QUOTE TO NOTE: "You can't give the ball to Dion 40 times and not block anybody and expect him to be Superman. There's a process to it." -- Coach Dave Wannstedt, on waiting for the offensive line to develop before he could get his star running back, Dion Lewis, untracked.
STRATEGY AND PERSONNEL
THIS WEEK'S GAME: Louisville at Pittsburgh, Oct. 30 -- The lone undefeated team in Big East play, Pitt eyes a third consecutive conference victory when it hosts Louisville at Heinz Field. The Panthers are trying to achieve a 3-0 Big East start for the second straight year. The Panthers are 24-10 over their last 34 games, the program's winningest stretch since the 2001-04 seasons.
KEYS TO THE GAME: A key matchup will be the Pitt defense vs. Louisville senior tailback Bilal Powell. The Panthers boast the nation's No. 9 rush defense (first in the Big East), yielding just 92.43 yards per game. Powell leads the Big East and ranks fourth nationally with 143.29 rushing yards per game. The Pitt passing game has been spectacularly accurate the past two contests. In victories over Syracuse and Rutgers, first-year starter Tino Sunseri has completed 75 percent of his passes for 588 yards and seven TDs with just one interception.
PLAYERS TO WATCH:
--RBs Dion Lewis and Ray Graham. Lewis came into the season as the nation's leading returning rusher after having gained 1,799 yards last year but struggled early, opening a chance for Graham to play, and he responded spectacularly. Now Lewis is back and coming off a big game against Rutgers last week, giving the Panthers a great 1-2 punch. Graham, a sophomore, still ranks seventh in the country in all-purpose yards with an average of 170.67 a game and is averaging 107.5 yards rushing per game. At the same time, Lewis, just a sophomore, has already moved into the Pitt's top 10 career rushers.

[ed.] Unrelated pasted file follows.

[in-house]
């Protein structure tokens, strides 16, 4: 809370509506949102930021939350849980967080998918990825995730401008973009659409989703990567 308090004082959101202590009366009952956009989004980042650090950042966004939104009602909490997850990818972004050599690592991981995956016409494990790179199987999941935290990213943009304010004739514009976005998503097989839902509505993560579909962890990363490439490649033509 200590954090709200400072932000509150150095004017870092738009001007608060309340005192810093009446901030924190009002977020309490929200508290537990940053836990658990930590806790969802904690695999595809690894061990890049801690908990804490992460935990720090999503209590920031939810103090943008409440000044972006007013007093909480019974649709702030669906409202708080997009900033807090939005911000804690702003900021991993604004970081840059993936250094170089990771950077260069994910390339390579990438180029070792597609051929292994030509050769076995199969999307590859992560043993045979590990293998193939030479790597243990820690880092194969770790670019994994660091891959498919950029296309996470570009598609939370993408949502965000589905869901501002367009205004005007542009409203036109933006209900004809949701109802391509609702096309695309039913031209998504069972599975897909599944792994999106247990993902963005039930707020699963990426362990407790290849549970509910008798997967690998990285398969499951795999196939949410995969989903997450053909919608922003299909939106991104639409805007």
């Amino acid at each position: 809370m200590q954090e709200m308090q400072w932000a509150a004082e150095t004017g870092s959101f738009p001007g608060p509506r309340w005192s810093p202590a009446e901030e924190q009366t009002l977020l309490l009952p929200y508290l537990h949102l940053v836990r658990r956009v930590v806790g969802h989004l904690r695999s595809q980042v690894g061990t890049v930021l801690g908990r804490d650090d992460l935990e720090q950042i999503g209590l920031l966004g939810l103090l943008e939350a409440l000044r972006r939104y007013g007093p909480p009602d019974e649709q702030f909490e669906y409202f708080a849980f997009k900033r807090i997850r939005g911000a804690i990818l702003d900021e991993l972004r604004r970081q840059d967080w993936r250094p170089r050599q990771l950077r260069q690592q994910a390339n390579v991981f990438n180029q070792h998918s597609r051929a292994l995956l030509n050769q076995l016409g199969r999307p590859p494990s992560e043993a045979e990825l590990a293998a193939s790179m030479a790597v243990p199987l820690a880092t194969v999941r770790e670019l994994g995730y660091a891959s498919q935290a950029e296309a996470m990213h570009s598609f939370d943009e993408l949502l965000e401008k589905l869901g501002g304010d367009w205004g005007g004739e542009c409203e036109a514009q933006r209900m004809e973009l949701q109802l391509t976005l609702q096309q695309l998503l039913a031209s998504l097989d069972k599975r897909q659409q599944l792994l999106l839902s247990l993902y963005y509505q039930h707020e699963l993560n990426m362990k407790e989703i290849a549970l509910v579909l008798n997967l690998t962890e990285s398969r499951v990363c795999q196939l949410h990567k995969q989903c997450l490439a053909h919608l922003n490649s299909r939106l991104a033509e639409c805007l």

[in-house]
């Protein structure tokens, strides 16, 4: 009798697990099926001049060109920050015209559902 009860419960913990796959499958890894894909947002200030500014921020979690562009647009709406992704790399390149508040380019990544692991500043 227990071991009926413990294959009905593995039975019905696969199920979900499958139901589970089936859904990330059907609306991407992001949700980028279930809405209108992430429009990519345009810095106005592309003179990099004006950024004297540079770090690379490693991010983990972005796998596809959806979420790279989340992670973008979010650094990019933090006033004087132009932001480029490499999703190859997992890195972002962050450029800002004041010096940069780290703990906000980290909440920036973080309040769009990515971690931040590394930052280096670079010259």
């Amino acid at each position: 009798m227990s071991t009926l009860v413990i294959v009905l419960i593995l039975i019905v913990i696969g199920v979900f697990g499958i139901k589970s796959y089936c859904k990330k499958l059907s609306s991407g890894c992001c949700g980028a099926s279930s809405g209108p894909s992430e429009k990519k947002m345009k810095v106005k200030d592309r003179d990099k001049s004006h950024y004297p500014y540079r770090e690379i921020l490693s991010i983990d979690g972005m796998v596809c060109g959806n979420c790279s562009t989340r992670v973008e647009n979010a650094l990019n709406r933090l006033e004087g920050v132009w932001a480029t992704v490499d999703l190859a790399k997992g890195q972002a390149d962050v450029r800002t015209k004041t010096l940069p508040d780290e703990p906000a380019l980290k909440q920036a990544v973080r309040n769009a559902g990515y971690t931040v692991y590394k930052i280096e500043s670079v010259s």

--DEs Brandon Lindsey and Jabaal Sheard. The bookends of the Pitt defensive line are having huge seasons and will be tested by Louisville's running game. Lindsey is filling in for the injured Greg Romeus and leads the Big East with eight sacks, including three last week. Sheard is right behind him with seven sacks to rank 10th nationally while he has recorded 30 tackles, 10 for losses, forcing two fumbles and recording one. The two are tied for the conference lead in tackles for losses at 1.43 a game.
--WR Jon Baldwin. Baldwin has come to life after a slow start and is again producing big, game-changing plays. He has 19 catches in his career of 40 or more yards, six of them coming this season and four of those scoring touchdowns. Louisville will have to be careful with him, as last year he hauled in a 71-yard TD against the Cardinals.
--Highly regarded DE Bryan Murphy shed his redshirt on Saturday against Rutgers. A 6-foot-3, 245-pound product of New Jersey's Don Bosco Prep, he had worked his way into the defensive line rotation before fracturing a foot in camp. Murphy played behind Jabaal Sheard and is expected to back him up against Louisville.
--DE Greg Romeus, the Big East's co-Defensive Player of the Year last season, continues to recover from back surgery, but the late addition of Murphy to the playing rotation seems to indicate there will be no quick return for him.